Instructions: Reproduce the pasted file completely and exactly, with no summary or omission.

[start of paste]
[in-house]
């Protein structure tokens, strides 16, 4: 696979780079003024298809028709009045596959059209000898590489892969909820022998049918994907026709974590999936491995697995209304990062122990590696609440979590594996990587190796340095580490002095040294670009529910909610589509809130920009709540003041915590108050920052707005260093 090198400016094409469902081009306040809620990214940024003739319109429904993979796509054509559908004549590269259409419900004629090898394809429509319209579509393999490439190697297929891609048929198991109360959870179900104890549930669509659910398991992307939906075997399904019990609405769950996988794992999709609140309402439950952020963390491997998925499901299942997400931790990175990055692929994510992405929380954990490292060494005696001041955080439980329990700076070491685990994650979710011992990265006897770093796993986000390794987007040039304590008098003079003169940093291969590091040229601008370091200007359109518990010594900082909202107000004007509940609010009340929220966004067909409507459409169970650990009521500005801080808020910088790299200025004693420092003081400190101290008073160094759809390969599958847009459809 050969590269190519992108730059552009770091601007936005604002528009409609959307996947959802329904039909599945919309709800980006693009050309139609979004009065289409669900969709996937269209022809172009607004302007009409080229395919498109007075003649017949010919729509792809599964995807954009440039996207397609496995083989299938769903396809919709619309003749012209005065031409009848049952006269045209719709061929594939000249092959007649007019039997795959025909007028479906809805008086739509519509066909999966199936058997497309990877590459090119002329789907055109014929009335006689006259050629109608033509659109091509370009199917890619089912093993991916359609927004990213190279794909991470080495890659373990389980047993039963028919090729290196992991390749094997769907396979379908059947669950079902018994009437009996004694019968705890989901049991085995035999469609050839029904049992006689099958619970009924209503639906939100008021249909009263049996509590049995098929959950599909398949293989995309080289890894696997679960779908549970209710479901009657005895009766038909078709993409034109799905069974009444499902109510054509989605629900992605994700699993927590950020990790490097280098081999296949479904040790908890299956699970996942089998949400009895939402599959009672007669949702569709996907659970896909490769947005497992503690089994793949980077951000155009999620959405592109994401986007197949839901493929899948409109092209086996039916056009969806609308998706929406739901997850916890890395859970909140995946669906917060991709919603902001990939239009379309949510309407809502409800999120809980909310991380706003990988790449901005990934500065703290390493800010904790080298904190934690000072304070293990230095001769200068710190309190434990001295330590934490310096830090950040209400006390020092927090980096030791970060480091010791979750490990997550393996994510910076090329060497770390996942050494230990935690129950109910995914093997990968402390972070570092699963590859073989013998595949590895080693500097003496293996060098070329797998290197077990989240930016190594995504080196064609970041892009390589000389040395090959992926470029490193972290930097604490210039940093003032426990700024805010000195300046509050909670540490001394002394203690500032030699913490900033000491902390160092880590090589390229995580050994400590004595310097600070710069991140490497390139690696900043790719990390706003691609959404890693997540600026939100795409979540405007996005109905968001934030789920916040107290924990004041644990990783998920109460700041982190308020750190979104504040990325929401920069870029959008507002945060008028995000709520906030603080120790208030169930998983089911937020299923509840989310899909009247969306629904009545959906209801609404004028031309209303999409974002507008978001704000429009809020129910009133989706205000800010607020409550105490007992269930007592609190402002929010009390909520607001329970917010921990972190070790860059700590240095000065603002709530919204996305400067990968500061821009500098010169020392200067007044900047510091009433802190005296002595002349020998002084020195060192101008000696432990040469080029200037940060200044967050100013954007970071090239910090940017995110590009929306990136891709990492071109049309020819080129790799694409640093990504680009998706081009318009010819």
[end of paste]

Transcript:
[in-house]
């Protein structure tokens, strides 16, 4: 696979780079003024298809028709009045596959059209000898590489892969909820022998049918994907026709974590999936491995697995209304990062122990590696609440979590594996990587190796340095580490002095040294670009529910909610589509809130920009709540003041915590108050920052707005260093 090198400016094409469902081009306040809620990214940024003739319109429904993979796509054509559908004549590269259409419900004629090898394809429509319209579509393999490439190697297929891609048929198991109360959870179900104890549930669509659910398991992307939906075997399904019990609405769950996988794992999709609140309402439950952020963390491997998925499901299942997400931790990175990055692929994510992405929380954990490292060494005696001041955080439980329990700076070491685990994650979710011992990265006897770093796993986000390794987007040039304590008098003079003169940093291969590091040229601008370091200007359109518990010594900082909202107000004007509940609010009340929220966004067909409507459409169970650990009521500005801080808020910088790299200025004693420092003081400190101290008073160094759809390969599958847009459809 050969590269190519992108730059552009770091601007936005604002528009409609959307996947959802329904039909599945919309709800980006693009050309139609979004009065289409669900969709996937269209022809172009607004302007009409080229395919498109007075003649017949010919729509792809599964995807954009440039996207397609496995083989299938769903396809919709619309003749012209005065031409009848049952006269045209719709061929594939000249092959007649007019039997795959025909007028479906809805008086739509519509066909999966199936058997497309990877590459090119002329789907055109014929009335006689006259050629109608033509659109091509370009199917890619089912093993991916359609927004990213190279794909991470080495890659373990389980047993039963028919090729290196992991390749094997769907396979379908059947669950079902018994009437009996004694019968705890989901049991085995035999469609050839029904049992006689099958619970009924209503639906939100008021249909009263049996509590049995098929959950599909398949293989995309080289890894696997679960779908549970209710479901009657005895009766038909078709993409034109799905069974009444499902109510054509989605629900992605994700699993927590950020990790490097280098081999296949479904040790908890299956699970996942089998949400009895939402599959009672007669949702569709996907659970896909490769947005497992503690089994793949980077951000155009999620959405592109994401986007197949839901493929899948409109092209086996039916056009969806609308998706929406739901997850916890890395859970909140995946669906917060991709919603902001990939239009379309949510309407809502409800999120809980909310991380706003990988790449901005990934500065703290390493800010904790080298904190934690000072304070293990230095001769200068710190309190434990001295330590934490310096830090950040209400006390020092927090980096030791970060480091010791979750490990997550393996994510910076090329060497770390996942050494230990935690129950109910995914093997990968402390972070570092699963590859073989013998595949590895080693500097003496293996060098070329797998290197077990989240930016190594995504080196064609970041892009390589000389040395090959992926470029490193972290930097604490210039940093003032426990700024805010000195300046509050909670540490001394002394203690500032030699913490900033000491902390160092880590090589390229995580050994400590004595310097600070710069991140490497390139690696900043790719990390706003691609959404890693997540600026939100795409979540405007996005109905968001934030789920916040107290924990004041644990990783998920109460700041982190308020750190979104504040990325929401920069870029959008507002945060008028995000709520906030603080120790208030169930998983089911937020299923509840989310899909009247969306629904009545959906209801609404004028031309209303999409974002507008978001704000429009809020129910009133989706205000800010607020409550105490007992269930007592609190402002929010009390909520607001329970917010921990972190070790860059700590240095000065603002709530919204996305400067990968500061821009500098010169020392200067007044900047510091009433802190005296002595002349020998002084020195060192101008000696432990040469080029200037940060200044967050100013954007970071090239910090940017995110590009929306990136891709990492071109049309020819080129790799694409640093990504680009998706081009318009010819």